Or, at least throw some tea in the harbor in protest.

The Chicken or The Full-Sized Pickup Truck

Tariffs seem to be the topic du jour, so let’s dive a little deeper. Have you ever asked yourself, in a time of quiet reflection, how a small, flightless bird has influenced the American auto industry for decades?

After World War II, the development of factory farming turned chicken into a mass-produced commodity. By the 1960s, German families loved cheap American-raised chicken that was suddenly being imported after the war. German chicken farmers weren’t too happy with American chickens flooding their market. The farmers pressured the German government and the German government started taxing frozen chicken imports.

Not to be outdone, the U.S. did what countries often do in situations like this; they retaliated with trade protections of their own. In 1963, President Lyndon Johnson imposed a 25 percent tariff on potato starch, dextrin, brandy and light trucks. Not because they had anything to do with chicken, but simply because they were all imported from Europe in large quantities.

The tariffs imposed on light trucks were aimed squarely at the German automobile industry, which was making big inroads into the U.S. market with an array of innovative and economical small vans and pickups. The American strategy worked. Volkswagen’s pickup and van business collapsed in the United States, but the Europeans were not the only ones who suffered. Japanese automakers were also hit hard by the tariffs on light trucks, even though their nation’s roosters were not party to this cockfight. Trucks produced by the likes of Toyota and Isuzu were rendered uncompetitive versus those produced by U.S. manufacturers, and that prompted the American automobile industry to lobby successfully for the continuation of the so-called chicken tax long after the poultry battle was over.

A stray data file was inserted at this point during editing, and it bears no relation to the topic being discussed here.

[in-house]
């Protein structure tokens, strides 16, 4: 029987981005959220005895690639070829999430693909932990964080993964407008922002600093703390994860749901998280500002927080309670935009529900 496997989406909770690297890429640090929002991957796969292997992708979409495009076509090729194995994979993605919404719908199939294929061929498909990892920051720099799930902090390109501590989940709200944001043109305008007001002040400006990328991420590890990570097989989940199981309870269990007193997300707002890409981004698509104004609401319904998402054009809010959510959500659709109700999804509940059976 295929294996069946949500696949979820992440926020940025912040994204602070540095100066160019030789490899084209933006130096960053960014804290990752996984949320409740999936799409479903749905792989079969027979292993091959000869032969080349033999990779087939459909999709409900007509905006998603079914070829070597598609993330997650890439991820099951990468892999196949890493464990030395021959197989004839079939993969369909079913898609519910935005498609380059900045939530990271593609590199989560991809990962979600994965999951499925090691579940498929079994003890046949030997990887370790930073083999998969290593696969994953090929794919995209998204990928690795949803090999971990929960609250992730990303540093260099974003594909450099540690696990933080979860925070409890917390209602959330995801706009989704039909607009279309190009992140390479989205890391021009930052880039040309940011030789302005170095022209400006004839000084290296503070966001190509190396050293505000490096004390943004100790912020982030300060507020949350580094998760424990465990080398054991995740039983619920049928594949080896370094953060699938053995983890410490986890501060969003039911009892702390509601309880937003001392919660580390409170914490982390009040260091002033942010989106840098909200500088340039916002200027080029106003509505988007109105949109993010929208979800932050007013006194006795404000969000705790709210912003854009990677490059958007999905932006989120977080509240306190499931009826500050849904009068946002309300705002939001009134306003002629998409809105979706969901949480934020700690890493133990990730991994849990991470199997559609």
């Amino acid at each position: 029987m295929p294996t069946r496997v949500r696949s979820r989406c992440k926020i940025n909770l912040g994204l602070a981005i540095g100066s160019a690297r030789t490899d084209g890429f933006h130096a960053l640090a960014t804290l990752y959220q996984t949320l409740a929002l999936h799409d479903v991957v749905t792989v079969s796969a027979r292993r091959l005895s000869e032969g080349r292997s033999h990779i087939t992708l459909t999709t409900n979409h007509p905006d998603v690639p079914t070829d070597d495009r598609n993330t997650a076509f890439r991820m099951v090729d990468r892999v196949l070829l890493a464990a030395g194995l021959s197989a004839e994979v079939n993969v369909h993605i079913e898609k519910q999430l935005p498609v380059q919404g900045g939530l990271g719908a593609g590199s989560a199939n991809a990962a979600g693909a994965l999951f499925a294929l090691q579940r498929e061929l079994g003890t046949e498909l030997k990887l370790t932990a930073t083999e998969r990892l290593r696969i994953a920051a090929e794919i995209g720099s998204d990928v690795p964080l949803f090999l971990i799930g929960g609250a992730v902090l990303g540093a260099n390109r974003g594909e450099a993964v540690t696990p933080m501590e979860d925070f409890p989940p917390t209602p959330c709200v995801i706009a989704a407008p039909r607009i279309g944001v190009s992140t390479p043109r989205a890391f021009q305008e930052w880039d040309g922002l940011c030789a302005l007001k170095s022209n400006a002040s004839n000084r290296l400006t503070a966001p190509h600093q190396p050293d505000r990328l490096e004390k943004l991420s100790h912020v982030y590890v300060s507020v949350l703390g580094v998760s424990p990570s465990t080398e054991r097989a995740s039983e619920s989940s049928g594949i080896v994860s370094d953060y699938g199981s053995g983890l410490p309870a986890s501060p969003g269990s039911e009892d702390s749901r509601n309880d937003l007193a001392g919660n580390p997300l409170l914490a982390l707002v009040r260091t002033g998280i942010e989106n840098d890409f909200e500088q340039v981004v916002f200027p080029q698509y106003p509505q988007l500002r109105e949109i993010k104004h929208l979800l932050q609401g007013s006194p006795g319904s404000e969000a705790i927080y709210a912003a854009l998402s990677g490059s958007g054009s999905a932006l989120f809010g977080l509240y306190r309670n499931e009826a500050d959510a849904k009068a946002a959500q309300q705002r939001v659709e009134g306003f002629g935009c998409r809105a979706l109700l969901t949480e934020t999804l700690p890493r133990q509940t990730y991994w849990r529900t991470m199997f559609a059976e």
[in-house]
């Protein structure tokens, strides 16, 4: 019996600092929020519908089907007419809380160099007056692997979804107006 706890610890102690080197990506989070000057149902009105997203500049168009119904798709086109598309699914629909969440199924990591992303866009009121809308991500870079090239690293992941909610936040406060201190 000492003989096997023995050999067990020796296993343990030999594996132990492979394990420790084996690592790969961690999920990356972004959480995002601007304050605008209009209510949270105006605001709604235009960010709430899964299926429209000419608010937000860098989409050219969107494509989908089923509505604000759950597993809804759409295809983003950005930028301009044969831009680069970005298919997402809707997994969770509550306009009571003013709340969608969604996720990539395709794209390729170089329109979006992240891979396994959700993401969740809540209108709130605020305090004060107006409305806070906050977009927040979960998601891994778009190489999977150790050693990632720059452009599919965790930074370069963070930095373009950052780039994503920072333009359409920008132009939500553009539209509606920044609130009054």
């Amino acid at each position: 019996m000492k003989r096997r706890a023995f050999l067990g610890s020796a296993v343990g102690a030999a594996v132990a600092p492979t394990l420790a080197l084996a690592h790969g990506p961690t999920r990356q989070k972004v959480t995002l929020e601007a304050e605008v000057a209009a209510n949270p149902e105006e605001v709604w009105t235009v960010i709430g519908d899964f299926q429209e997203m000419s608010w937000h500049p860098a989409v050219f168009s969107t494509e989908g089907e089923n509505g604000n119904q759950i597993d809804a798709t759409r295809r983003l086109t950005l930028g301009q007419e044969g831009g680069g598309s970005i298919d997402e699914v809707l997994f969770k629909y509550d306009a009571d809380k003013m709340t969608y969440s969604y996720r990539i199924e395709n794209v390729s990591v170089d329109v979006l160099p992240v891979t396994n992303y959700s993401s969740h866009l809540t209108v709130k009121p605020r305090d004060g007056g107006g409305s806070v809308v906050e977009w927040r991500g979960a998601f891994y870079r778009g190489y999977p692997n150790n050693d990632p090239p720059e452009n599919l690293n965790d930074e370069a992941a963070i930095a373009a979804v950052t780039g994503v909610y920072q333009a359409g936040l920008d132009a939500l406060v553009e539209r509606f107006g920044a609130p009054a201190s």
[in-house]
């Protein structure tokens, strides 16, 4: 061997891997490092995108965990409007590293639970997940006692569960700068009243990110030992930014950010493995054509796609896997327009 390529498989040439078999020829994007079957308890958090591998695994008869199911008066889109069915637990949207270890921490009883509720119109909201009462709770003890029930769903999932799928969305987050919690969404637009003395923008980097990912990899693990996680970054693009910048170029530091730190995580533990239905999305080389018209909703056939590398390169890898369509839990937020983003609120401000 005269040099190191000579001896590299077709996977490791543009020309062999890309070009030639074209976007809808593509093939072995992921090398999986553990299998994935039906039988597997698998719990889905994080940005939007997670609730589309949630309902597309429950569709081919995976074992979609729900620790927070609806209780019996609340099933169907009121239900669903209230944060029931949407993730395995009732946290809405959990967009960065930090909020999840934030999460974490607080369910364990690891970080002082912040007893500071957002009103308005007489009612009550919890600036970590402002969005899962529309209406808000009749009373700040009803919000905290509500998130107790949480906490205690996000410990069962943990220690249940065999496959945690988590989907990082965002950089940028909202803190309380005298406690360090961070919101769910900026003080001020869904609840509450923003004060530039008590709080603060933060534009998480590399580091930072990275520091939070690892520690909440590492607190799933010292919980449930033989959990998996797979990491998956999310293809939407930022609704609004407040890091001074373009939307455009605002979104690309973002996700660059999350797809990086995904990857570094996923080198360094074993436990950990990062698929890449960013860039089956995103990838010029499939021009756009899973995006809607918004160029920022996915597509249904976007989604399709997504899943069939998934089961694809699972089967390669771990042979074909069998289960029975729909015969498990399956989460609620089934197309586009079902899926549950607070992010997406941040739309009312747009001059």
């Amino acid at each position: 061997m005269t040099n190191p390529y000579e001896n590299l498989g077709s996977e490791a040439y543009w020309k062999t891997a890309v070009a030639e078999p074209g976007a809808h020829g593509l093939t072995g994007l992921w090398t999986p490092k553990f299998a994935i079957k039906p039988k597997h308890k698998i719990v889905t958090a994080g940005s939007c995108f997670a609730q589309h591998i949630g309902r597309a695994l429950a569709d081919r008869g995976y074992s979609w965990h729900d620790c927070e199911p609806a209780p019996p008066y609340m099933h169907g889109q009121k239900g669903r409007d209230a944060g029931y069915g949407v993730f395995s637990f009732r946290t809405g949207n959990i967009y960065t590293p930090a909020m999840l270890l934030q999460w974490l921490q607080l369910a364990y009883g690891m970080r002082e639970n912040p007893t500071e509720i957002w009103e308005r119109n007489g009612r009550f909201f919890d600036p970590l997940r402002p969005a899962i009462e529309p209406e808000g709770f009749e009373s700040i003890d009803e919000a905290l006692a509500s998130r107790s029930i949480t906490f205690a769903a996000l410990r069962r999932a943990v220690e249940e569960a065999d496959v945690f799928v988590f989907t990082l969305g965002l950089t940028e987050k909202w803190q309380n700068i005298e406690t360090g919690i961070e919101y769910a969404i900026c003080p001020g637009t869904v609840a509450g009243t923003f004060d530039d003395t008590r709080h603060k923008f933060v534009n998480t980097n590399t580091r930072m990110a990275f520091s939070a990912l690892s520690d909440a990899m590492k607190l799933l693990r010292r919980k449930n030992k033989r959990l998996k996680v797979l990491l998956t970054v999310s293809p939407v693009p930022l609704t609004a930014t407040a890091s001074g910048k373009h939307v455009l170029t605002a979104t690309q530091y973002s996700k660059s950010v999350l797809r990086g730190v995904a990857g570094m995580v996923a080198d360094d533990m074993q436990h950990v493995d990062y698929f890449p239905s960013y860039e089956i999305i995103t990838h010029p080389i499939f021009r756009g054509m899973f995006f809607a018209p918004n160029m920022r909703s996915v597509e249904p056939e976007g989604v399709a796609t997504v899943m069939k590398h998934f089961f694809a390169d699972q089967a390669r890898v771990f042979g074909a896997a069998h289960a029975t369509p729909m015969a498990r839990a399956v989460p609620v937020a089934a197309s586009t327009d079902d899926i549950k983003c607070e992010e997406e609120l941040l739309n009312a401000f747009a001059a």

And as such, the groundwork was laid for Ford and General Motors to own the U.S. pickup truck market. The Ford F-150 has been the best-selling vehicle in the country for the past 36 years and the best-selling pickup truck for the past 41 years . It took until this year for it to be unseated by, you guessed it, the Chevrolet Silverado.

The Japanese eventually found ways around the chicken tax. They began importing the truck chassis and adding the bed after it was offloaded in the United States. As demand grew, they decided it was more cost-effective to build the pickups in America and constructed their own U.S. factories.

GM and Ford went the opposite direction as production costs overseas changed. General Motors began importing small trucks from Mexico and Canada, which were exempted from the chicken tax by the North American Free Trade Agreement. Ford started importing small commercial vans from Turkey as passenger vehicles, equipping them with rear seats, seatbelts, and windows, then removing this equipment after the vehicles landed in the U.S. and reconverting them to commercial vehicles. Both were costly, but still cheaper than paying the chicken tax.

The bottom line: tariffs change the way business is conducted across the globe and, ultimately, consumers foot the bill. Americans pay more for pickup trucks than any other vehicle specifically because 1960 Germany liked inexpensive chicken.

We hope you enjoyed our comments. If you have any questions, please do not hesitate to contact us. We welcome the opportunity to discuss our thoughts in greater detail. Thank you for your continued confidence in Planning Capital Management.

[1] Matthew Klein, “Does the Federal Reserve Rule the Markets, or Is It the Other Way Around”, Barron’s, July 5 2019

[2] Andy Kessler, “The Federal Reserve is Flying Blind on Inflation”, The Wall Street Journal, May 12 2019

[3] Brian Blackstone, “Monetary Easing Looks Different This Time Around”, The Wall Street Journal, June 10 2019

[4] Leader’s Briefing, “America’s Expansion is Now The Longest on Record”, The Economist, June 11 2019

[5] Ben Levisohn, “The S&P 500 Soared Last Week Because a Trade Truce Conquers All”, Barron’s, July 5 2019

[6] Richard Rubin, “Here’s How the New Tax Law Is Working”, The Wall Street Journal, July 2 2019

[7] Benjamin Zhang, “The glorious history of the Ford F-Series truck”, Business Insider, November 27 2018